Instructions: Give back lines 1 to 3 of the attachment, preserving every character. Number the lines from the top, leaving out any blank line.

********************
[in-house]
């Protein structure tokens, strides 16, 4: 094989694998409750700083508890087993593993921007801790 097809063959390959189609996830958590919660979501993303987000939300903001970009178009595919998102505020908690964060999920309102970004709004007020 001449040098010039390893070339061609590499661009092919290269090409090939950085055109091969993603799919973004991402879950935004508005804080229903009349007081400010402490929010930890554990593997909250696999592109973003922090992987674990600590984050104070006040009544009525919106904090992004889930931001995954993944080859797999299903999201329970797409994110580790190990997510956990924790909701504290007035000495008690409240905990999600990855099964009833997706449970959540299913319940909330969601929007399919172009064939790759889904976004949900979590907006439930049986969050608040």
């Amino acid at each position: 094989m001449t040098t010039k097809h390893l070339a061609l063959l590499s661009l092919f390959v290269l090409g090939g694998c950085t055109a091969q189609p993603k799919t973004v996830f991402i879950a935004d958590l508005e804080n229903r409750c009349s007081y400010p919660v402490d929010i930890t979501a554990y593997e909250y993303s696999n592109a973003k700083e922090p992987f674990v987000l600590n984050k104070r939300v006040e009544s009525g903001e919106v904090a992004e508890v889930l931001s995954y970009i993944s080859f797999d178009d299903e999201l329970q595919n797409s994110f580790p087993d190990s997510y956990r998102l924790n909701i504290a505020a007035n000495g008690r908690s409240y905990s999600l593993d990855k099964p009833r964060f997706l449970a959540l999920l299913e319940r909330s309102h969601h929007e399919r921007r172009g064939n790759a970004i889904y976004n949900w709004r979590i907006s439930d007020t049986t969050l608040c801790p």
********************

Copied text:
[in-house]
């Protein structure tokens, strides 16, 4: 094989694998409750700083508890087993593993921007801790 097809063959390959189609996830958590919660979501993303987000939300903001970009178009595919998102505020908690964060999920309102970004709004007020 001449040098010039390893070339061609590499661009092919290269090409090939950085055109091969993603799919973004991402879950935004508005804080229903009349007081400010402490929010930890554990593997909250696999592109973003922090992987674990600590984050104070006040009544009525919106904090992004889930931001995954993944080859797999299903999201329970797409994110580790190990997510956990924790909701504290007035000495008690409240905990999600990855099964009833997706449970959540299913319940909330969601929007399919172009064939790759889904976004949900979590907006439930049986969050608040």
């Amino acid at each position: 094989m001449t040098t010039k097809h390893l070339a061609l063959l590499s661009l092919f390959v290269l090409g090939g694998c950085t055109a091969q189609p993603k799919t973004v996830f991402i879950a935004d958590l508005e804080n229903r409750c009349s007081y400010p919660v402490d929010i930890t979501a554990y593997e909250y993303s696999n592109a973003k700083e922090p992987f674990v987000l600590n984050k104070r939300v006040e009544s009525g903001e919106v904090a992004e508890v889930l931001s995954y970009i993944s080859f797999d178009d299903e999201l329970q595919n797409s994110f580790p087993d190990s997510y956990r998102l924790n909701i504290a505020a007035n000495g008690r908690s409240y905990s999600l593993d990855k099964p009833r964060f997706l449970a959540l999920l299913e319940r909330s309102h969601h929007e399919r921007r172009g064939n790759a970004i889904y976004n949900w709004r979590i907006s439930d007020t049986t969050l608040c801790p």